Virtual IP » History » Version 7
IKEv1 and IKEv2 both know the concept of virtual IPs. This means that the initiator (or even the responder) requests an additional IP address from the peer to use as inner IPsec tunnel address.
In IKEv1, virtual IPs are exchanged using the mode config extension. IKEv2 has full support for virtual IPs in the core standard using configuration payloads.
The feature set is similar to that in IKEv2, but not all features are supported. If the virtual IP is not assigned by the responder with rightsourceip you may need to use the rightsubnetwithin directive (see this example).
strongSwan currently implements one scenario with configuration payloads, where an IP address is assigned to the initiator. The opposite is possible by the protocol, but is an uncommon setup and therefore not supported.
The client needs an additional parameter called leftsourceip.
%config means to request an address from the responder and is an alias for the IKEv1 specific %modecfg. But you may specify an address explicitly by setting:
This will include 10.3.0.5 into the configuration payload request. However, the responder may return a different address, or may not return one at all.
The client can't request other attributes, but it may process the DNS attributes. Received DNS servers are written to the beginning of /etc/resolv.conf, or an other file specified with the --with-resolve-conf configure directive.
You should not include the leftsubnet option, as the subnet may not match your received virtual IP. Without the leftsubnet option, the subnet is narrowed to your assigned virtual IP automatically.
The responder configuration uses the rightsourceip option:
This will serve the IP 10.3.0.6 to the client, even if the initiator requested another address. Additionally, the responder may define:
to let the client choose an address. This is not recommended if you do not trust the client completely.
The IKEv2 daemon charon supports address pools since version 4.2.1. You may define an address pool in CIDR notation, e.g.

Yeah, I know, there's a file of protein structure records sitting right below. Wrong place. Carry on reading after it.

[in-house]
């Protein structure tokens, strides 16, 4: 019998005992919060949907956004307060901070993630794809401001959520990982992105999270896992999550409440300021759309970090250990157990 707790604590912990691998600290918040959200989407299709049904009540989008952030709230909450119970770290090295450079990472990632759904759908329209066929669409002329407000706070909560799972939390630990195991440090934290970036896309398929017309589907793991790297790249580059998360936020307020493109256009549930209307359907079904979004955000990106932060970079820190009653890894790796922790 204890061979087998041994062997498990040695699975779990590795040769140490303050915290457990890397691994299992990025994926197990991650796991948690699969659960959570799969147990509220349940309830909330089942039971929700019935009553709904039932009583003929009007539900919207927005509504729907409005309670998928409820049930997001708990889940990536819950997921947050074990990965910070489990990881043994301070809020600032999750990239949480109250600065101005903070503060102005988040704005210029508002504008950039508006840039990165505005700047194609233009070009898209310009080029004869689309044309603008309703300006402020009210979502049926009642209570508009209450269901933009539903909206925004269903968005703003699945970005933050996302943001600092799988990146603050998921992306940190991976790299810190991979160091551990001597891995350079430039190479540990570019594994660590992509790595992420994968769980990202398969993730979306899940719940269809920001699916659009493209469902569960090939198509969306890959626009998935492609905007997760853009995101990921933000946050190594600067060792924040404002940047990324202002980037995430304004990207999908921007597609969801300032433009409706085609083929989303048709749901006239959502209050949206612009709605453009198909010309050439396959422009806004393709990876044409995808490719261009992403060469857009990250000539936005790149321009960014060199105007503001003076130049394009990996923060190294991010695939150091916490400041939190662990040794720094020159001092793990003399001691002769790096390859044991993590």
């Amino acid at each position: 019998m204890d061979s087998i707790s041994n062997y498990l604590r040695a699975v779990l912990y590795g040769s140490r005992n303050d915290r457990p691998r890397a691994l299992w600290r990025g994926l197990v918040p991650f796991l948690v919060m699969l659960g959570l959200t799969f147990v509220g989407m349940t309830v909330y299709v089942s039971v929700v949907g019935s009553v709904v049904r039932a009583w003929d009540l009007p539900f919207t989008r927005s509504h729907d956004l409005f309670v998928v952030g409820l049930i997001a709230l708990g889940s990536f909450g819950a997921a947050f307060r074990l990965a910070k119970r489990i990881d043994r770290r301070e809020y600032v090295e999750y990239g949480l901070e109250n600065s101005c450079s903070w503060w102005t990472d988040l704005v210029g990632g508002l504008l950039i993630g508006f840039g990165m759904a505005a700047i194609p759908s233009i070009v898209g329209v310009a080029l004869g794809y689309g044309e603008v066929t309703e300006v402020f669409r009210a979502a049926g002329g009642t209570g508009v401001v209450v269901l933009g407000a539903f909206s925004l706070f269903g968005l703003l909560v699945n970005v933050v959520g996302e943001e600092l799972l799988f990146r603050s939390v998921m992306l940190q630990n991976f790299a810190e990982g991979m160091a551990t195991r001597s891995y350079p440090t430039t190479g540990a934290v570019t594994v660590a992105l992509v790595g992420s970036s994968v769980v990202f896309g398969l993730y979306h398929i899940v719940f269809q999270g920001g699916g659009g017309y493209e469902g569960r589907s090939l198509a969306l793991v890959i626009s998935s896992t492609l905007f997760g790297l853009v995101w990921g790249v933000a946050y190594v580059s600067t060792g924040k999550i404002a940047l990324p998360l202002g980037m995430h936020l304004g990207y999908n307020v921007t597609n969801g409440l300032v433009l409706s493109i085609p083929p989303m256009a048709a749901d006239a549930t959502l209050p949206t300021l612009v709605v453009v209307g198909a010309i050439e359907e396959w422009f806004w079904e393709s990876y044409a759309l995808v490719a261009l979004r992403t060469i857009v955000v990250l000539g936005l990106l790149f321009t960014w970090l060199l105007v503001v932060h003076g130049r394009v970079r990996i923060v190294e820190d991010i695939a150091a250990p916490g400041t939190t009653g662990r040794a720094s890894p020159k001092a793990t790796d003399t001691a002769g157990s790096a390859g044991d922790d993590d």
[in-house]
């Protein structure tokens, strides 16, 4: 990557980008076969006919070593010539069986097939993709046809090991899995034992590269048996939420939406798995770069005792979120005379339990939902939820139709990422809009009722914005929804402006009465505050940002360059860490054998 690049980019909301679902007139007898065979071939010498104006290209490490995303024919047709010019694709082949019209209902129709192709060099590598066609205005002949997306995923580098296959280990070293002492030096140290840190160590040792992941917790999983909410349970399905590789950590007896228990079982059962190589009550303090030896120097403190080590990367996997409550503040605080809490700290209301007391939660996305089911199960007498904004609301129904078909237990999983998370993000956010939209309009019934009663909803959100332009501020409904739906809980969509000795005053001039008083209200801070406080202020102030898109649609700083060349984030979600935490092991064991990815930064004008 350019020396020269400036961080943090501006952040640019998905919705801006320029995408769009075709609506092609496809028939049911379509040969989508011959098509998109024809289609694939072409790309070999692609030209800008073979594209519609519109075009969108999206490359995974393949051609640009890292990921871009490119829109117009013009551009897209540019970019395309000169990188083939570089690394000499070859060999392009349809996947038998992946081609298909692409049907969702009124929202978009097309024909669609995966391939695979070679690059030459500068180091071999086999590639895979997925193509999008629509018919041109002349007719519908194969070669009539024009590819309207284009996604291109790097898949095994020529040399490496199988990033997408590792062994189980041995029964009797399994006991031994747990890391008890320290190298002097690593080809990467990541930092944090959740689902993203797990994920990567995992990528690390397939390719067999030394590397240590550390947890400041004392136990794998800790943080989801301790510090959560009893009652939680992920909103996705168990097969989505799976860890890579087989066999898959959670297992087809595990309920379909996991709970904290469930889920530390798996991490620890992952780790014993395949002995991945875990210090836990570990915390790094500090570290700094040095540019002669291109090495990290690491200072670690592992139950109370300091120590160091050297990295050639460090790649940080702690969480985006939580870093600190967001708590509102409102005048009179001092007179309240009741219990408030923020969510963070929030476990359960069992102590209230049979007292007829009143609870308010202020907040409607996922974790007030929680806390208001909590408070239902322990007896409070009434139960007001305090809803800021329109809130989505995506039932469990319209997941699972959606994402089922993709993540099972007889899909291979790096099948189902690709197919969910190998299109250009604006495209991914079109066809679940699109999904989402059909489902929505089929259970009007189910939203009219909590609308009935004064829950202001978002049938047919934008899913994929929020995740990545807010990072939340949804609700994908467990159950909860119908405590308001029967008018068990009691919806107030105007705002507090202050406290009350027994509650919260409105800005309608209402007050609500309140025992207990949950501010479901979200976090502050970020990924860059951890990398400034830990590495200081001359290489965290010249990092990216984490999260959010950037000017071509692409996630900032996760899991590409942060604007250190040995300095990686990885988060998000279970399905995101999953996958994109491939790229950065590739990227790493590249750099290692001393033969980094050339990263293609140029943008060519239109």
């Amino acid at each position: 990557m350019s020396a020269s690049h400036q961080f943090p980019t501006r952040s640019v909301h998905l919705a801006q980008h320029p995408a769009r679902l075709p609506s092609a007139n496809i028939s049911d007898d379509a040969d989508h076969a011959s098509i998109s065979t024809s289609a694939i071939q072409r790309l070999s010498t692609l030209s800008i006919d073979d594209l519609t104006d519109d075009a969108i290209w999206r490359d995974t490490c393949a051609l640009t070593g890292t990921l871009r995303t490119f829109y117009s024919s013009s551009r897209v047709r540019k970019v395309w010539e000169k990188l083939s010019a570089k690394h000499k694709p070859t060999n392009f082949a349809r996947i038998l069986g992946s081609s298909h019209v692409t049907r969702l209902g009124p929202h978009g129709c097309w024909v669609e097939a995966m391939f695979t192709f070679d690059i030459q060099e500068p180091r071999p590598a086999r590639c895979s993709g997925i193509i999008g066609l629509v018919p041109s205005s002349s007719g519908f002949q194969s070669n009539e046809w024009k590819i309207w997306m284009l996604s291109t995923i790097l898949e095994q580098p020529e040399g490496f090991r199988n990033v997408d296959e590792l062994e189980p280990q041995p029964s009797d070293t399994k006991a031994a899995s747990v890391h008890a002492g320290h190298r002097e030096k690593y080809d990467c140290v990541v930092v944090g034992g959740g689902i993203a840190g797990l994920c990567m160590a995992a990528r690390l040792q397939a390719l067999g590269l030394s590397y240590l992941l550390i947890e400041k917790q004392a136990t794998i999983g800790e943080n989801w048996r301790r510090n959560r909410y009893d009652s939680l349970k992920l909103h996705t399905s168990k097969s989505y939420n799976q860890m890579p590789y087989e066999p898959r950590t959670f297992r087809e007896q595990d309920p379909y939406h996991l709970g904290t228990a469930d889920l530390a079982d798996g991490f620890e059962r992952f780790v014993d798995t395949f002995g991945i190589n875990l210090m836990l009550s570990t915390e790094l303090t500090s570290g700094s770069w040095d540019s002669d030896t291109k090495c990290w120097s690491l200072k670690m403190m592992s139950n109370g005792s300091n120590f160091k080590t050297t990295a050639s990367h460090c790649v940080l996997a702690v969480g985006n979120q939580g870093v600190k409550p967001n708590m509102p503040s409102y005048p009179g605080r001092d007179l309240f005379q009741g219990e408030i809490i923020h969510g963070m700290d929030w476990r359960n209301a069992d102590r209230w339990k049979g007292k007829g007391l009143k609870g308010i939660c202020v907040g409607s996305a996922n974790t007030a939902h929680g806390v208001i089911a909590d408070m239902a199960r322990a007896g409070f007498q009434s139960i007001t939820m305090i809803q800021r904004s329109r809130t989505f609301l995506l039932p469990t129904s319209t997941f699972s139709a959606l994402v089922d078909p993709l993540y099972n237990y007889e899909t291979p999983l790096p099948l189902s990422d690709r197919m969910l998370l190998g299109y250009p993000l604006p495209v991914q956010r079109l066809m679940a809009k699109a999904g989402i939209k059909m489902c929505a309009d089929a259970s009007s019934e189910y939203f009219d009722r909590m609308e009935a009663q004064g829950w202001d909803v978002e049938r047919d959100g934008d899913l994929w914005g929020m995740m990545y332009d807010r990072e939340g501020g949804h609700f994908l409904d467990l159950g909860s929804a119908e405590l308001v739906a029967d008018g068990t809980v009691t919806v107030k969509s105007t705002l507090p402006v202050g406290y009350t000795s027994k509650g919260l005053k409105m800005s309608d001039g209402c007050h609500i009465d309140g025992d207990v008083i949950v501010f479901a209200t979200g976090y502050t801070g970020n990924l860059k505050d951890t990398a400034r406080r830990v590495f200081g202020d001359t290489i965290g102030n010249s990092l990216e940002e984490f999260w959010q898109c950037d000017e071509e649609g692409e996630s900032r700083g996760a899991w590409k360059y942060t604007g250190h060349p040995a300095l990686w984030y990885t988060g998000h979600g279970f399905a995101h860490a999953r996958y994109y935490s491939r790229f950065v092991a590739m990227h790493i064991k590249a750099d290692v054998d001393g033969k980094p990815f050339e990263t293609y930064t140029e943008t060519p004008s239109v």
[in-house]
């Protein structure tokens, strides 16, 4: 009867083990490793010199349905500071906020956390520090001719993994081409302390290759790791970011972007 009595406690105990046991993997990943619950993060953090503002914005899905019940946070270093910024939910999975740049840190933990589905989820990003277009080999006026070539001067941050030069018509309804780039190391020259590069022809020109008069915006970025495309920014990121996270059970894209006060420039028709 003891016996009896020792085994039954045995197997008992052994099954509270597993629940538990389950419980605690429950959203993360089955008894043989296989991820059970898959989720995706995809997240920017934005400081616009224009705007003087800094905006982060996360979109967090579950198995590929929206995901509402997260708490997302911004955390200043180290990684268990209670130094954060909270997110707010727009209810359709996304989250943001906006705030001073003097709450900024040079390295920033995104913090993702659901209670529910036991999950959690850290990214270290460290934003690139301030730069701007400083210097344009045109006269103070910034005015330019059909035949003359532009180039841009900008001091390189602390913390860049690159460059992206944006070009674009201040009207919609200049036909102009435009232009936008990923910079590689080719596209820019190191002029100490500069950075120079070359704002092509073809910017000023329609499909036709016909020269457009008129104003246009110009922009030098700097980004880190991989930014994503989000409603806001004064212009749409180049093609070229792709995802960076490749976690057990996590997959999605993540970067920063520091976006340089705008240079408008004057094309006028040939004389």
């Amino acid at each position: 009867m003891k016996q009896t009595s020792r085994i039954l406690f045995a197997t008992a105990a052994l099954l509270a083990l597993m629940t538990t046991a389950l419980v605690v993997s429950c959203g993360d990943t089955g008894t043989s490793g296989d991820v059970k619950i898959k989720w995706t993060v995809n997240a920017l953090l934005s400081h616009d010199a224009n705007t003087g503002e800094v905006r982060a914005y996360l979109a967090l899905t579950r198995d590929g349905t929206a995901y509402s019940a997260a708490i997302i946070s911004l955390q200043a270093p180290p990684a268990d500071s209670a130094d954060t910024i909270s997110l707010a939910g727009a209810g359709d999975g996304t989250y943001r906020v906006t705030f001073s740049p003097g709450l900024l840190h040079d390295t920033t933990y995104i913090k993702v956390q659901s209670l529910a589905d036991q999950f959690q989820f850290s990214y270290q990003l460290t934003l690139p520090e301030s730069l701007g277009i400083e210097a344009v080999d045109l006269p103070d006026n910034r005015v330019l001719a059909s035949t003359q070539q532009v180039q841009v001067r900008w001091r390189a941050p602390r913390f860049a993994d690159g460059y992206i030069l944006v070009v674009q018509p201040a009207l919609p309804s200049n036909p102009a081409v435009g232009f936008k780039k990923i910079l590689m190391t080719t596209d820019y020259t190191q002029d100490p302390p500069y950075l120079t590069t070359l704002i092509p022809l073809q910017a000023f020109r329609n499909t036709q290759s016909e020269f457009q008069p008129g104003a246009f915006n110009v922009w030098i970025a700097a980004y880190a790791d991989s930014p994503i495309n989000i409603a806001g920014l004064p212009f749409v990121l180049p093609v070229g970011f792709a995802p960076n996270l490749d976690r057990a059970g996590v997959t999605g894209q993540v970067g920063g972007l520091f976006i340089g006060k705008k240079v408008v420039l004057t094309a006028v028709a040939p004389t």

to serve addresses from that pool. You may also use an external pool implemented as a plugin where you can specify a pool name to select addresses from. The definition
queries registered plugins for an IP from a pool named poolname. This can also be the name of another connection in ipsec.conf which defines a pool in CIDR notation with rightsourceip, as a pool with that connection's name is created implicitly.
The ipsec pool utility (available since 4.4.1) allows to easily manage IP address pools and other attributes, like DNS servers, stored in an SQL database (using the attr-sql plugin).
With the dhcp plugin (available since 4.4.0) the responder can request virtual IP addresses for clients from a DHCP server using broadcasts, or a designated server specified with the
charon.plugins.dhcp.server option in strongswan.conf.
DNS/WINS server information is additionally served to clients if the DHCP server provides such information.
The plugin is used in ipsec.conf configurations by setting
The farp plugin might also be of use when using the dhcp plugin. It allows the responder to fake ARP responses for
virtual IP addresses handed out to clients. This lets a road-warrior act as a client on the local LAN of the responder.